With the Office for Tax Simplification’s second report on CGT only published in May, it would be safe to assume that the expected reforms are gone but not forgotten, with any additional tax revenue that this might generate, albeit relatively modest, being low hanging fruit for any future budget. On a parallel note, the well-received simplification and restructuring of the alcohol duty system could be taken as a sign of willingness on behalf of the government to tackle tax reforms head-on.
It is also worthwhile noting some of the details surrounding the forthcoming 1.25% Health and Social Care levy, which will be introduced initially by way of an increase to Class 1 (employee and employer) and Class 4 (self-employed) national insurance contributions (NICs) from April 2022. The operation of this charge is due to change a year later in April 2023 (once HMRC have updated their systems), with the Levy being separated out from national insurance and applied as a standalone tax. It is worth noting that this will result in the Levy being applied to the earnings of those who continue to work past their state pension age, who do not currently pay any NICs.
In tandem with this effective 1.25% tax increase on earned income, the budget also confirmed an equivalent increase to dividend taxes, with rates moving to 8.75%, 33.75% and 39.5% as appropriate, effective from April 2022. Income from interest and property remains unaffected for the time being.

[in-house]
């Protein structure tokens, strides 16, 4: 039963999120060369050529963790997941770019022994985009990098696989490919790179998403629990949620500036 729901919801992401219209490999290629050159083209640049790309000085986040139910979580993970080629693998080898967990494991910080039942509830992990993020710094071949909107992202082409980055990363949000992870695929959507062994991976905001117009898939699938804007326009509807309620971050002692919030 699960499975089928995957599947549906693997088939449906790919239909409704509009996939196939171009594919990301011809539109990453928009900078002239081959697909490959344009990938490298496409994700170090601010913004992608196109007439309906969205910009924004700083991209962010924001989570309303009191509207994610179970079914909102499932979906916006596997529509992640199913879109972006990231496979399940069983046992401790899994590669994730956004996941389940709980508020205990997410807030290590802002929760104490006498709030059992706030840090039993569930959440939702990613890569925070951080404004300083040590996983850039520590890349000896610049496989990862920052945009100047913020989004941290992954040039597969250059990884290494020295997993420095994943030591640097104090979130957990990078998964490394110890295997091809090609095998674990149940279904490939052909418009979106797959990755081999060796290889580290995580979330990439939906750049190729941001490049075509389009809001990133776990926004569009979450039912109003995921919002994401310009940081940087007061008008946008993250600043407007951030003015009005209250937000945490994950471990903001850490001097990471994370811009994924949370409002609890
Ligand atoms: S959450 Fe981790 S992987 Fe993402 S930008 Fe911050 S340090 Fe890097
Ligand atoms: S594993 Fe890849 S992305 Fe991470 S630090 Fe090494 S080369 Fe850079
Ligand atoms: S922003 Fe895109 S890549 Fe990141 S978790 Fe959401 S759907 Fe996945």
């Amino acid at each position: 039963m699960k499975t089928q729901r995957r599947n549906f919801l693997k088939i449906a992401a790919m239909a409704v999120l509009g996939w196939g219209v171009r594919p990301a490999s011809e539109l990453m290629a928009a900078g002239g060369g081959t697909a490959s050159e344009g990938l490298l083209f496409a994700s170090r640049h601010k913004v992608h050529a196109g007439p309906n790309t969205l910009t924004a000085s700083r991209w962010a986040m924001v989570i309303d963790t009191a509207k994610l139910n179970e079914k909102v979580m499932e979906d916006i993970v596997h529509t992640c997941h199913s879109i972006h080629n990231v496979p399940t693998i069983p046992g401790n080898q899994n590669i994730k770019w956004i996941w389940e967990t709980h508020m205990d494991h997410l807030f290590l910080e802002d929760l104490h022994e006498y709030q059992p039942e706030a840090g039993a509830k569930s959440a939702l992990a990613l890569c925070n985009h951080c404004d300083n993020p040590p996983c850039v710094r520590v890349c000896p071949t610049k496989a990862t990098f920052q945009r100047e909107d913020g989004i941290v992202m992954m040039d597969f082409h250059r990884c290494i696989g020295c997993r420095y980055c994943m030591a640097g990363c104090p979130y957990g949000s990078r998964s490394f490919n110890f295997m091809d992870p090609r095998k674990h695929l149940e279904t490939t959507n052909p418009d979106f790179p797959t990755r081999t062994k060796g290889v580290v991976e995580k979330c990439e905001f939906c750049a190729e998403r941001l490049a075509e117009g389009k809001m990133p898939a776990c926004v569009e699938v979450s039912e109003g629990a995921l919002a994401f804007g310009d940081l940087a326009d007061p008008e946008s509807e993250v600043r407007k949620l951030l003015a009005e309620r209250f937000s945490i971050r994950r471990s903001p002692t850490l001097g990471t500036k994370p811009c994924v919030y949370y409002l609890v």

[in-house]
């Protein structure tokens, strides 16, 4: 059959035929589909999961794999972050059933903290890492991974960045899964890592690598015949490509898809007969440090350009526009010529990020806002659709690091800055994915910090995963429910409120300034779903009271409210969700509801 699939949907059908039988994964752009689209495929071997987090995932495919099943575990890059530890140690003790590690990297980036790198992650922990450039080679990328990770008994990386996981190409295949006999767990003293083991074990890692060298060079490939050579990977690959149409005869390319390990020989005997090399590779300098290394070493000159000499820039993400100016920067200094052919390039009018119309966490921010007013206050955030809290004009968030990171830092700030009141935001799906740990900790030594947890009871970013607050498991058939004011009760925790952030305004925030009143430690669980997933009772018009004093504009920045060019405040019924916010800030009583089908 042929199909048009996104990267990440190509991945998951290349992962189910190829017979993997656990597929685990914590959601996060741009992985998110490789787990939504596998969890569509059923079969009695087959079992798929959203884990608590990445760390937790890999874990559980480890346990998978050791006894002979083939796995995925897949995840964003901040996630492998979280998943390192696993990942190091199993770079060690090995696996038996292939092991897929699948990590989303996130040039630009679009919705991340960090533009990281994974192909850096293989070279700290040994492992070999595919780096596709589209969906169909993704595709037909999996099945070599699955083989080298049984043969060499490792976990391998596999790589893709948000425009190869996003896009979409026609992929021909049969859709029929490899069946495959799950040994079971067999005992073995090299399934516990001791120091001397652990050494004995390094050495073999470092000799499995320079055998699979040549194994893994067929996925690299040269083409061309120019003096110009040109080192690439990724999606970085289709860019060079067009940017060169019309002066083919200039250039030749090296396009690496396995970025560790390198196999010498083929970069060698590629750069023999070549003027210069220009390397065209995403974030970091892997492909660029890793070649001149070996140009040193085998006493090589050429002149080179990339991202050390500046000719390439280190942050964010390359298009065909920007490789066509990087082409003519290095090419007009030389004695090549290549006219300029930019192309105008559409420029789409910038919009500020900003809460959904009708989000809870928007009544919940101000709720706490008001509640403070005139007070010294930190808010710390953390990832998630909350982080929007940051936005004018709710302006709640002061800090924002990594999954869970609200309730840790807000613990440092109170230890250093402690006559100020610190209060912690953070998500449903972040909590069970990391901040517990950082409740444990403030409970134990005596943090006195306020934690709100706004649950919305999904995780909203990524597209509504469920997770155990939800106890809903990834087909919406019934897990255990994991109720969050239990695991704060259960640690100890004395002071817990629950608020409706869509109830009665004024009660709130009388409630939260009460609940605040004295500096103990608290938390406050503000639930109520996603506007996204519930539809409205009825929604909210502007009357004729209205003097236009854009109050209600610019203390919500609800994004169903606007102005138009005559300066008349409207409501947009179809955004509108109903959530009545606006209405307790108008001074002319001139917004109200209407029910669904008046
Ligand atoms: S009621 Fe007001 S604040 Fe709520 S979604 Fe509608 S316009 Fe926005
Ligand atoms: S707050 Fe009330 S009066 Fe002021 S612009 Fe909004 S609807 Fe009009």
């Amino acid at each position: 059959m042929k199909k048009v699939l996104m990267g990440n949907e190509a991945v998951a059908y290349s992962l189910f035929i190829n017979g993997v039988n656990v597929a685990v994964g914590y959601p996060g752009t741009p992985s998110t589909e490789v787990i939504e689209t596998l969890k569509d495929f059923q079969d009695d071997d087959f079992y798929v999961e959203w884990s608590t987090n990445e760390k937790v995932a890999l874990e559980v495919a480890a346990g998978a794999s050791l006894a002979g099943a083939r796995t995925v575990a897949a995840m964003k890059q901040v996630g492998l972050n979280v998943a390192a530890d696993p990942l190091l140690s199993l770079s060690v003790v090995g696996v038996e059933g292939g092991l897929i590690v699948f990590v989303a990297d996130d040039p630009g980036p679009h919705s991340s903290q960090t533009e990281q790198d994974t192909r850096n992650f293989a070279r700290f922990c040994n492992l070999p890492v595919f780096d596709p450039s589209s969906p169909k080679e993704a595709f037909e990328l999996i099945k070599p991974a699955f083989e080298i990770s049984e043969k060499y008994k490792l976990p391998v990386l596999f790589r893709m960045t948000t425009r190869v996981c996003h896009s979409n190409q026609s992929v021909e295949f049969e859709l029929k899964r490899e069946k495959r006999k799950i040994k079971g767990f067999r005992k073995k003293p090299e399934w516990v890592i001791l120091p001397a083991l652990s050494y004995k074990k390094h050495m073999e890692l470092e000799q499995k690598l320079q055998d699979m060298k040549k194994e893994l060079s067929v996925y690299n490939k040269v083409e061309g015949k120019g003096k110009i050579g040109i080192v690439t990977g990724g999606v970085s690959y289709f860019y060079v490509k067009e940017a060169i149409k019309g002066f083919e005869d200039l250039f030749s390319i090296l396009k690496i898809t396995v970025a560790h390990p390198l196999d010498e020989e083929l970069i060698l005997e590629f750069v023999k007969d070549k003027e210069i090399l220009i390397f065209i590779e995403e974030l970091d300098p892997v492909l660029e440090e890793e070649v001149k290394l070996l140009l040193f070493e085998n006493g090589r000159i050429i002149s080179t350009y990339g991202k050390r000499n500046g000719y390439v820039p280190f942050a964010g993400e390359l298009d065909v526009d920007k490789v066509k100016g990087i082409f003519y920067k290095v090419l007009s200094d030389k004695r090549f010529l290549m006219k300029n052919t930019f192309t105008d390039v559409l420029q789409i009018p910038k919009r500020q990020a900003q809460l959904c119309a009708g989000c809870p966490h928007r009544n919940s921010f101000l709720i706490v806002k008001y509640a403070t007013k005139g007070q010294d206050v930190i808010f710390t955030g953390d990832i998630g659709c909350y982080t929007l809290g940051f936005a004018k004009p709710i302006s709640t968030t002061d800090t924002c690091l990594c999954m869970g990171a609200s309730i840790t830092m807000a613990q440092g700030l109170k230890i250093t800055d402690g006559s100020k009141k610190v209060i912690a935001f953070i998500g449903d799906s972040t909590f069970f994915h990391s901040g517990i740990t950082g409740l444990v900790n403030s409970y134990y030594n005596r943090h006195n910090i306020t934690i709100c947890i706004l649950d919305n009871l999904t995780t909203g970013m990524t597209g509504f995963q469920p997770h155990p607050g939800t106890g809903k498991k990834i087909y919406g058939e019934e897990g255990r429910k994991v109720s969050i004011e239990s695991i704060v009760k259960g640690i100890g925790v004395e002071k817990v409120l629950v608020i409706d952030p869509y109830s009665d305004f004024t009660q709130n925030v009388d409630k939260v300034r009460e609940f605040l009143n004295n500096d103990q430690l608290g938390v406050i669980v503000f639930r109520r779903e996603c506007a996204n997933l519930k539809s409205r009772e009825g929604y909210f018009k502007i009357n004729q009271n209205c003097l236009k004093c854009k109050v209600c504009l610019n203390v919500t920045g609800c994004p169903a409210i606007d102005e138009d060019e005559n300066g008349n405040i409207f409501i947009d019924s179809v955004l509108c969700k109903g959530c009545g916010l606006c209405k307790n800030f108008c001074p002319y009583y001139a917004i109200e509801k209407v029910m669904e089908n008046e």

Remaining with NICs, the government will use the September CPI inflation figure of 3.1% as the basis for uplifting the applicable national insurance limits and thresholds – with the exception of the upper earnings limit, which will remain at £50,284 in line with the threshold for higher rate income tax. Following the general freezing of allowances in March 2021, this will reflect the only uplift in tax thresholds or allowances for the coming year.
On this note, the spectre of inflation cannot be ignored. The official CPI figure of 3.1% arguably flatters to deceive when compared to our own personal inflation rates based on real-world price increases. Initially dismissed as purely transitory, official forecasts now suggest that inflation is likely to get worse before it gets better, with a predicted rise to c.4.4% by mid-2022 before returning to the government’s longer-term 2.0% target figure by 2024.
The Chancellor made a point to re-affirm this 2.0% target to the Bank of England during Wednesday’s speech, adding further weight to expectations of a rise in interest rate rises over the course of 2022. For those looking to refinance debt to take advantage of current low rates, there may well be no time like the present.
It is also vital to consider the impact of inflation when it comes to planning for the longer term, and in particular future spending needs. Although we continue to base our own projections around the official 2.0% long term inflation target, like all underlying assumptions this remains under ongoing review.